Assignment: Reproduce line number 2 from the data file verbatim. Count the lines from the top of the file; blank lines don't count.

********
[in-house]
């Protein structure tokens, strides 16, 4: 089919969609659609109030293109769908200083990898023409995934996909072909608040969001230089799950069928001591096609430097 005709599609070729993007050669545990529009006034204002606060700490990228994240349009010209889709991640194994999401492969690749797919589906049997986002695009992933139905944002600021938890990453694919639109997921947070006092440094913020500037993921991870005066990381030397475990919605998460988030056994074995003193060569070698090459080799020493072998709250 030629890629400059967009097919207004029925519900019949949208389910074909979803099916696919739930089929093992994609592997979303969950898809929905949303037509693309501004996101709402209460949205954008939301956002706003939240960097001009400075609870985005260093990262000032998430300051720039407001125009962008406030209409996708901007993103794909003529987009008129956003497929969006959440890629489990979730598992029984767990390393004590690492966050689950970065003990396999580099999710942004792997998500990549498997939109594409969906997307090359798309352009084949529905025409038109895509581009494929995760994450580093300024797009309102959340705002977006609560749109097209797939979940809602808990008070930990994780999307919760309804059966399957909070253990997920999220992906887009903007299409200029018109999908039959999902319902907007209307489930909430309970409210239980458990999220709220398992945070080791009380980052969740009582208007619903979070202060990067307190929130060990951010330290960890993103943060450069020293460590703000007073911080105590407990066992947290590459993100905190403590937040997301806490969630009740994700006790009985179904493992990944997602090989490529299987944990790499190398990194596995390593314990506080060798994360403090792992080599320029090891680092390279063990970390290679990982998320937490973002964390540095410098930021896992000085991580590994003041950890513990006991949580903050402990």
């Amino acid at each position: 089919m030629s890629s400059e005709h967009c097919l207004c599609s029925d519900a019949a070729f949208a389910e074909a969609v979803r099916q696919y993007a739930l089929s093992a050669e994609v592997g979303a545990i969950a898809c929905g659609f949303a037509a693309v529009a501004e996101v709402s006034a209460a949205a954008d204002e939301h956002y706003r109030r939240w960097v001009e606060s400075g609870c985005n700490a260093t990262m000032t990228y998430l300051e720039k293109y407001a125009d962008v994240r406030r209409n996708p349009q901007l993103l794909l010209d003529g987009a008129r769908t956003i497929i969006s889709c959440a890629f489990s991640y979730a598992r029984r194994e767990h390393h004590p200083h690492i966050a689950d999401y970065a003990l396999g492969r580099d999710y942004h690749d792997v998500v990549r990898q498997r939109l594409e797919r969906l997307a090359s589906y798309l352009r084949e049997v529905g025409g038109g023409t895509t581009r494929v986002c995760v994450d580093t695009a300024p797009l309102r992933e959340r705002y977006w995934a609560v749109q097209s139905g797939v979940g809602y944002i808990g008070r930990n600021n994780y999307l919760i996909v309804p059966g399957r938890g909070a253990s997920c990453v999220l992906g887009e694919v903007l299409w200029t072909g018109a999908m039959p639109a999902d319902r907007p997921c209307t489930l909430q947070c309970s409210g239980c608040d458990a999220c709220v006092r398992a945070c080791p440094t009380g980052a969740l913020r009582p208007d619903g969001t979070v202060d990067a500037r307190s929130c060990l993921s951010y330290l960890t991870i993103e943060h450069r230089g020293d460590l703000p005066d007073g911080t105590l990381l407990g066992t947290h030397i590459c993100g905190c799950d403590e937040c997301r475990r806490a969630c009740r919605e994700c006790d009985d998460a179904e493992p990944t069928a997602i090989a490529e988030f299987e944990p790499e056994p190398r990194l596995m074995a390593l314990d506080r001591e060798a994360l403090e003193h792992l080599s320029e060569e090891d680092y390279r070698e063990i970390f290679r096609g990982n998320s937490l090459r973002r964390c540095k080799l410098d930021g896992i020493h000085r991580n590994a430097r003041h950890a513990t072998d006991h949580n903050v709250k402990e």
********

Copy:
């Protein structure tokens, strides 16, 4: 089919969609659609109030293109769908200083990898023409995934996909072909608040969001230089799950069928001591096609430097 005709599609070729993007050669545990529009006034204002606060700490990228994240349009010209889709991640194994999401492969690749797919589906049997986002695009992933139905944002600021938890990453694919639109997921947070006092440094913020500037993921991870005066990381030397475990919605998460988030056994074995003193060569070698090459080799020493072998709250 030629890629400059967009097919207004029925519900019949949208389910074909979803099916696919739930089929093992994609592997979303969950898809929905949303037509693309501004996101709402209460949205954008939301956002706003939240960097001009400075609870985005260093990262000032998430300051720039407001125009962008406030209409996708901007993103794909003529987009008129956003497929969006959440890629489990979730598992029984767990390393004590690492966050689950970065003990396999580099999710942004792997998500990549498997939109594409969906997307090359798309352009084949529905025409038109895509581009494929995760994450580093300024797009309102959340705002977006609560749109097209797939979940809602808990008070930990994780999307919760309804059966399957909070253990997920999220992906887009903007299409200029018109999908039959999902319902907007209307489930909430309970409210239980458990999220709220398992945070080791009380980052969740009582208007619903979070202060990067307190929130060990951010330290960890993103943060450069020293460590703000007073911080105590407990066992947290590459993100905190403590937040997301806490969630009740994700006790009985179904493992990944997602090989490529299987944990790499190398990194596995390593314990506080060798994360403090792992080599320029090891680092390279063990970390290679990982998320937490973002964390540095410098930021896992000085991580590994003041950890513990006991949580903050402990």